I was approached today by a design student, asking me if I could answer three questions about being a graphic designer. I thought it might be helpful to other aspiring designers out there if I published my answers here.
Q. Could you describe one of your typical workdays?
A. A typical workday for me breaks down into four types of tasks:
- 20%…Communication: reading and responding to emails from clients, answering the phone and returning calls
- 5%…Marketing: Posting to my blog or Facebook page to stay in front of my current audiences
- 60%…Design: Working on projects —by sketching; researching (studying clients’ target audiences, looking at trends, finding stock photos); designing comps using Illustrator, Photoshop, or InDesign; editing websites using Dreamweaver or WordPress; posting social media updates for clients
- 15%…Project management: keeping track of projects in progress, adding new projects, billing completed projects
Q. What skills are required in your position on a day-to-day basis?
A. Skills required for the type of work I do include:
- Technology: fluent in CS5.5, Microsoft Office, Dreamweaver; proficient in CSS and HTML; Very knowledgeable in using/customizing/best practices for Facebook, Twitter, LinkedIn, Pinterest, email programs (Constant Contact, MailChimp); proficient in using and troubleshooting hardware such as Mac computers, iPhone, external hard drives, printers, scanners, online faxing
- Personal skills: Need to be able to communicate effectively with clients, which translates to being able to listen and reflect back what you hear, then present potential solutions.
- Business skills: Need to be comfortable with being your own salesperson—some knowledge of sales techniques is extremely helpful.
- Organizational skills: Need to be able prioritize your work and organize it well in your calendar and on your computer. Need to be able to coordinate the work of your vendors, as well.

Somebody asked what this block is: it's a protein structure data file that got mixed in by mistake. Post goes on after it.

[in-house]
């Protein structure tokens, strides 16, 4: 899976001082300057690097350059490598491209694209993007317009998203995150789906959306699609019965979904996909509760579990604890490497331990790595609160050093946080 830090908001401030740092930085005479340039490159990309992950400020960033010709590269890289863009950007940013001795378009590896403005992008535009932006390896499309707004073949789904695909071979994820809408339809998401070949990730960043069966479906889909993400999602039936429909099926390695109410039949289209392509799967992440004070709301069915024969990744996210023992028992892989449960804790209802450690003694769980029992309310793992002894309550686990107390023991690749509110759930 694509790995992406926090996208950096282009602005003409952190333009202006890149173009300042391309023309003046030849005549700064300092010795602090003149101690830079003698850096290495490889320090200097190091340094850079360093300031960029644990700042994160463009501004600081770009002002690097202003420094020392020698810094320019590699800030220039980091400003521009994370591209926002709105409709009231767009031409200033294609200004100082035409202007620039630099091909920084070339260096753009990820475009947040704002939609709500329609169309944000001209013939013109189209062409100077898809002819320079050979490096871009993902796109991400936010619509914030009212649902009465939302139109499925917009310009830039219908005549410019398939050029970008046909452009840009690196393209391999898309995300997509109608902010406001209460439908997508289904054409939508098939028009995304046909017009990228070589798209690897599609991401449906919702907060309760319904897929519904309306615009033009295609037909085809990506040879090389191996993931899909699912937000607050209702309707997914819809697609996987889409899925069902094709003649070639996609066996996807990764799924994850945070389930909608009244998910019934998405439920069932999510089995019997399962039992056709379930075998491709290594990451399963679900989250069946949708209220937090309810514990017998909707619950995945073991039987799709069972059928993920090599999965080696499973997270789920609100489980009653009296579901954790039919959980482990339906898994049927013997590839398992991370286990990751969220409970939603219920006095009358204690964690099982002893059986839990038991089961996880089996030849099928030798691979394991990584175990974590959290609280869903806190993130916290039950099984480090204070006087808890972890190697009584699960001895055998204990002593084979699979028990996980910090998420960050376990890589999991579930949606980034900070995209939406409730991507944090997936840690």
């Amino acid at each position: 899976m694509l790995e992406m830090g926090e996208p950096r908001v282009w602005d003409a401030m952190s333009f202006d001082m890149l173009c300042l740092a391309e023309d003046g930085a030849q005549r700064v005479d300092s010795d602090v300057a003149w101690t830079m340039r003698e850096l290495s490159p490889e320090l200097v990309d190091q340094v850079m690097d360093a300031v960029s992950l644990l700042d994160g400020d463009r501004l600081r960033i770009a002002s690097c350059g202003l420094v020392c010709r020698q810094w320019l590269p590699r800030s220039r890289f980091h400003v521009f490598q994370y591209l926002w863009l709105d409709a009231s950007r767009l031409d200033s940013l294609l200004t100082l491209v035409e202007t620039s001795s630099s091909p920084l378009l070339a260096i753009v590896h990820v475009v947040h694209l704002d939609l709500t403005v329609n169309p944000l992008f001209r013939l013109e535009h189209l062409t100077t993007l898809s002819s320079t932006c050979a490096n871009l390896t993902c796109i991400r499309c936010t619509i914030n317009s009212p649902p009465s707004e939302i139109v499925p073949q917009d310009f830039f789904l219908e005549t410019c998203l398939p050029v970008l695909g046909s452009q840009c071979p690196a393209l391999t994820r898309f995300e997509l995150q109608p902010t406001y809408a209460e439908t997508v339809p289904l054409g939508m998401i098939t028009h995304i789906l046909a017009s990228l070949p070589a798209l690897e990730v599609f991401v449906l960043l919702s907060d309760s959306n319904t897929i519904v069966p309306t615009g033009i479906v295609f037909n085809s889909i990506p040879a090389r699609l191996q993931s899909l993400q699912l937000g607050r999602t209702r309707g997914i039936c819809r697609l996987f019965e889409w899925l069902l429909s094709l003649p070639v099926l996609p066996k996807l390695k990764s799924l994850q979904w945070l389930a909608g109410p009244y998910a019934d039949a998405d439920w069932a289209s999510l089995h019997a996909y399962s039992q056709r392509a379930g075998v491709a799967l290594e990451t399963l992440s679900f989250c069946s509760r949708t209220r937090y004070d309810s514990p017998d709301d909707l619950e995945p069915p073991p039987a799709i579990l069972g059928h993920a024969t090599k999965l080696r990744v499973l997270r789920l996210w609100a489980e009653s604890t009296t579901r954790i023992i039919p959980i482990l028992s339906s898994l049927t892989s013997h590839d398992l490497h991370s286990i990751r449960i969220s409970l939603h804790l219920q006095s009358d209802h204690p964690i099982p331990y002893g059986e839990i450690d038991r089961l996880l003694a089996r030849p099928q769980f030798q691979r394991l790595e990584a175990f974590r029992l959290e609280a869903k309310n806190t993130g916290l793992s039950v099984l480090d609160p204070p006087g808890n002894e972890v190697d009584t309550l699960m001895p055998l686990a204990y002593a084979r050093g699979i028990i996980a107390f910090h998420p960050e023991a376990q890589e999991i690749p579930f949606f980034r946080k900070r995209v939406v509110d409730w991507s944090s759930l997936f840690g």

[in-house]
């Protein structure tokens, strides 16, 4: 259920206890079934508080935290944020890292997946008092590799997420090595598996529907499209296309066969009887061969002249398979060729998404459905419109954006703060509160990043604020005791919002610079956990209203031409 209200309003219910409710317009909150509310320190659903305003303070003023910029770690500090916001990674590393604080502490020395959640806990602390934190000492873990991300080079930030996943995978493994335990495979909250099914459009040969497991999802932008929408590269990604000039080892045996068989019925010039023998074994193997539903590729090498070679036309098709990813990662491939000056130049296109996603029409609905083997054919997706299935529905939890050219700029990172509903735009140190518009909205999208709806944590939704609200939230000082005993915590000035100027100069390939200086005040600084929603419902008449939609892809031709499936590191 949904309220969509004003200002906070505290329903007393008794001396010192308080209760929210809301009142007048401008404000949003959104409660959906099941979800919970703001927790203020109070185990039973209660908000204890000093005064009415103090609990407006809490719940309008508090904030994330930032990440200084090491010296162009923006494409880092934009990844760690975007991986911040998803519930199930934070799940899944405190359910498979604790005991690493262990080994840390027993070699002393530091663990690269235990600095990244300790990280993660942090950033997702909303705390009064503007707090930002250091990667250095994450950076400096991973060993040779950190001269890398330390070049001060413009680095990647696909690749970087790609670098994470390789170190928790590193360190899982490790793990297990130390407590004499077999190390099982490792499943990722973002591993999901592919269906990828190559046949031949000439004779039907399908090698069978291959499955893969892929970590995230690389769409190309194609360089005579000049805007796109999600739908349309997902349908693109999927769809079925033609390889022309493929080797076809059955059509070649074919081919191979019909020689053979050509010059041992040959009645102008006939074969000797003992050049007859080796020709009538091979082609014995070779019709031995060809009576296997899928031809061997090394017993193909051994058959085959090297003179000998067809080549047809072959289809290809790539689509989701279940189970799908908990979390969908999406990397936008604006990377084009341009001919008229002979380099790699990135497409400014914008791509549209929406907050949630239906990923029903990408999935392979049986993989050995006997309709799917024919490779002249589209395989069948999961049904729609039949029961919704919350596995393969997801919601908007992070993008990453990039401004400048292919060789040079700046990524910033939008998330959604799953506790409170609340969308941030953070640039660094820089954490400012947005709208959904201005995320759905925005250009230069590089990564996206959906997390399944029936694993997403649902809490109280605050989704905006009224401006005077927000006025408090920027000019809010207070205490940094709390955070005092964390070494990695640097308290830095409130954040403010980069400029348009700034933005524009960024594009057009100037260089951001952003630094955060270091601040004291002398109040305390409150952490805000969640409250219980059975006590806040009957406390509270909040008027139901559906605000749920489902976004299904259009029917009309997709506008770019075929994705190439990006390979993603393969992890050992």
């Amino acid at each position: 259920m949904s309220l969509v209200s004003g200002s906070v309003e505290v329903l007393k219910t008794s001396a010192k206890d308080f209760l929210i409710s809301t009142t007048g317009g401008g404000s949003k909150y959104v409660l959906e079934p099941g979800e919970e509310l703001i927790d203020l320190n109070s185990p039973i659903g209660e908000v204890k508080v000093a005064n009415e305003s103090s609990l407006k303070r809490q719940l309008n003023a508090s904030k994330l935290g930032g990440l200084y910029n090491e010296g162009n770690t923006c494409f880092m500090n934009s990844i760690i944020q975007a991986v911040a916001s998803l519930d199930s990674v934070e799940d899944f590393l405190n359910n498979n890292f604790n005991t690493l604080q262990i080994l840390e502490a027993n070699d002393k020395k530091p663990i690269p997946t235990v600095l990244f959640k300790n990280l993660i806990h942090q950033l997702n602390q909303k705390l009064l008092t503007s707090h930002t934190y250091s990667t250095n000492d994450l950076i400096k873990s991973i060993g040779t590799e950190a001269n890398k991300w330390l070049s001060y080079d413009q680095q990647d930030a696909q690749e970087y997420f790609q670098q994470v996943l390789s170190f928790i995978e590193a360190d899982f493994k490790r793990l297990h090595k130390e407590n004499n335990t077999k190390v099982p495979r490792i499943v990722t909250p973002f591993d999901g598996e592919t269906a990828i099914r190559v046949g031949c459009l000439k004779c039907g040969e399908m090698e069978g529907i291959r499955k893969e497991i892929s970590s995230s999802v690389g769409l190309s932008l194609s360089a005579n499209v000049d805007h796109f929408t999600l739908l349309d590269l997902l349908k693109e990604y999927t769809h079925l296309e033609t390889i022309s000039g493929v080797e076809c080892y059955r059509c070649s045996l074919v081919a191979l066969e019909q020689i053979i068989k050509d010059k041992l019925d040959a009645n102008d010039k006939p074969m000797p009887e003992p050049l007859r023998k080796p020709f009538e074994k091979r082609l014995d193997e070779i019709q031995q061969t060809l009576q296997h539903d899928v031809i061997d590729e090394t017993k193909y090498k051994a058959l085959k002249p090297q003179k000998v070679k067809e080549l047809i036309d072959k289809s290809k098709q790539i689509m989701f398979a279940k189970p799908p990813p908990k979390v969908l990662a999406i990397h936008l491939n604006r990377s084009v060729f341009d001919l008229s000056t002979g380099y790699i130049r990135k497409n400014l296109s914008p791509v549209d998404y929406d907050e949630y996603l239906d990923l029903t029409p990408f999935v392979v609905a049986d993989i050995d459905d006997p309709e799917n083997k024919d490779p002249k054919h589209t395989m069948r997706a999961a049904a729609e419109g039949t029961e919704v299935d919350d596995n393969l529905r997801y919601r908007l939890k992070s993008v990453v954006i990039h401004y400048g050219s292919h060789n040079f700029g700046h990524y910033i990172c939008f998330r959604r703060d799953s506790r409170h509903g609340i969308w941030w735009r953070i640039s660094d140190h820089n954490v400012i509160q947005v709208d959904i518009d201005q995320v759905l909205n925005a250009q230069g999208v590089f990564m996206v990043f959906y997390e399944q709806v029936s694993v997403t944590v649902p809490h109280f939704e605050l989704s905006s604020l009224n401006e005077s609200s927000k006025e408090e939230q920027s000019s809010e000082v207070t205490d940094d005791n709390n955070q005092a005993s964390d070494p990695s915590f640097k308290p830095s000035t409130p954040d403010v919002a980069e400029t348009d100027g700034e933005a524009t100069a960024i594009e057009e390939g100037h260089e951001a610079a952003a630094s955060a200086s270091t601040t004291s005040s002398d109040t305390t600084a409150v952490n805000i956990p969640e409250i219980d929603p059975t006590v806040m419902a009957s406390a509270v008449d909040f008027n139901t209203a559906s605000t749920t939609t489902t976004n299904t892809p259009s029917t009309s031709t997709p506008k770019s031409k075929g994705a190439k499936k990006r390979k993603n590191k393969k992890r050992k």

- Communication: Need to be able to provide progress/status updates to clients and communicate any additional costs before they incur. Also need to be able to communicate needs to vendors.
- Design skills: Need to have a solid understanding of the principals of design and typography. Should have a very good understanding/background in the principals of marketing as well. Additionally, it’s very helpful to be a good writer and proficient in grammar.
Q. Why do people leave this field or company?
A. Why people leave this field…
I’ve known other designers to transition from full-time positions to freelancer positions, then back to full-time positions again. It has a lot to do with the balance of earning a steady paycheck vs. creative freedom. Others I know who have transitioned from this field retired to pursue their own fine art or teach design. I don’t know anyone who just left graphic design to do something completely different. Honestly, I think once you’re in it, its hard to imagine not having your fingers in how the world around us is presented. It kind of runs in the blood after a while!